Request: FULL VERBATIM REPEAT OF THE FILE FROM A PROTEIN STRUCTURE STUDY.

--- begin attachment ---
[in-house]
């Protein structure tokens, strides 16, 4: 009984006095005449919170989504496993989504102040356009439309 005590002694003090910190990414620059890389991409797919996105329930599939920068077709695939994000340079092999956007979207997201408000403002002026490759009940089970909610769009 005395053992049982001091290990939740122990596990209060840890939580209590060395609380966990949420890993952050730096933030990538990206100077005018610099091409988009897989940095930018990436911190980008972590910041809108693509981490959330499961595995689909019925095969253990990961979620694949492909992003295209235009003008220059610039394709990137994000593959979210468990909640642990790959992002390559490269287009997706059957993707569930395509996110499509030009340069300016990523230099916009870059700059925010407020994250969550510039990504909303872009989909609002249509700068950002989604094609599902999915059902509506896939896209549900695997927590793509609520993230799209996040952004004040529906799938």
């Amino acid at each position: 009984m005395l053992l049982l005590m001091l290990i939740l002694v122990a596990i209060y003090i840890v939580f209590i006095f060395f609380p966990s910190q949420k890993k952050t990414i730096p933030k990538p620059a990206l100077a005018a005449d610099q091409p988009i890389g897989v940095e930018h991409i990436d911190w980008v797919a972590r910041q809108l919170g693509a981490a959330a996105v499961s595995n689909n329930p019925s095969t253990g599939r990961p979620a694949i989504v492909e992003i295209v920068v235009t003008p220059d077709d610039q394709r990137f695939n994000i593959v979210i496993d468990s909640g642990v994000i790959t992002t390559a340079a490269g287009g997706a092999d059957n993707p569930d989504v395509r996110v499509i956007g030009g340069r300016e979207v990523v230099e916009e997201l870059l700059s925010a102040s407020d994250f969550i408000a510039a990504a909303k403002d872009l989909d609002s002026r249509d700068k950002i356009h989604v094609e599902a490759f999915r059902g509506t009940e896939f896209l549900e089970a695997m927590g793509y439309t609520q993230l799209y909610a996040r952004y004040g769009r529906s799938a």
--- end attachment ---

[in-house]
């Protein structure tokens, strides 16, 4: 009984006095005449919170989504496993989504102040356009439309 005590002694003090910190990414620059890389991409797919996105329930599939920068077709695939994000340079092999956007979207997201408000403002002026490759009940089970909610769009 005395053992049982001091290990939740122990596990209060840890939580209590060395609380966990949420890993952050730096933030990538990206100077005018610099091409988009897989940095930018990436911190980008972590910041809108693509981490959330499961595995689909019925095969253990990961979620694949492909992003295209235009003008220059610039394709990137994000593959979210468990909640642990790959992002390559490269287009997706059957993707569930395509996110499509030009340069300016990523230099916009870059700059925010407020994250969550510039990504909303872009989909609002249509700068950002989604094609599902999915059902509506896939896209549900695997927590793509609520993230799209996040952004004040529906799938």
């Amino acid at each position: 009984m005395l053992l049982l005590m001091l290990i939740l002694v122990a596990i209060y003090i840890v939580f209590i006095f060395f609380p966990s910190q949420k890993k952050t990414i730096p933030k990538p620059a990206l100077a005018a005449d610099q091409p988009i890389g897989v940095e930018h991409i990436d911190w980008v797919a972590r910041q809108l919170g693509a981490a959330a996105v499961s595995n689909n329930p019925s095969t253990g599939r990961p979620a694949i989504v492909e992003i295209v920068v235009t003008p220059d077709d610039q394709r990137f695939n994000i593959v979210i496993d468990s909640g642990v994000i790959t992002t390559a340079a490269g287009g997706a092999d059957n993707p569930d989504v395509r996110v499509i956007g030009g340069r300016e979207v990523v230099e916009e997201l870059l700059s925010a102040s407020d994250f969550i408000a510039a990504a909303k403002d872009l989909d609002s002026r249509d700068k950002i356009h989604v094609e599902a490759f999915r059902g509506t009940e896939f896209l549900e089970a695997m927590g793509y439309t609520q993230l799209y909610a996040r952004y004040g769009r529906s799938a």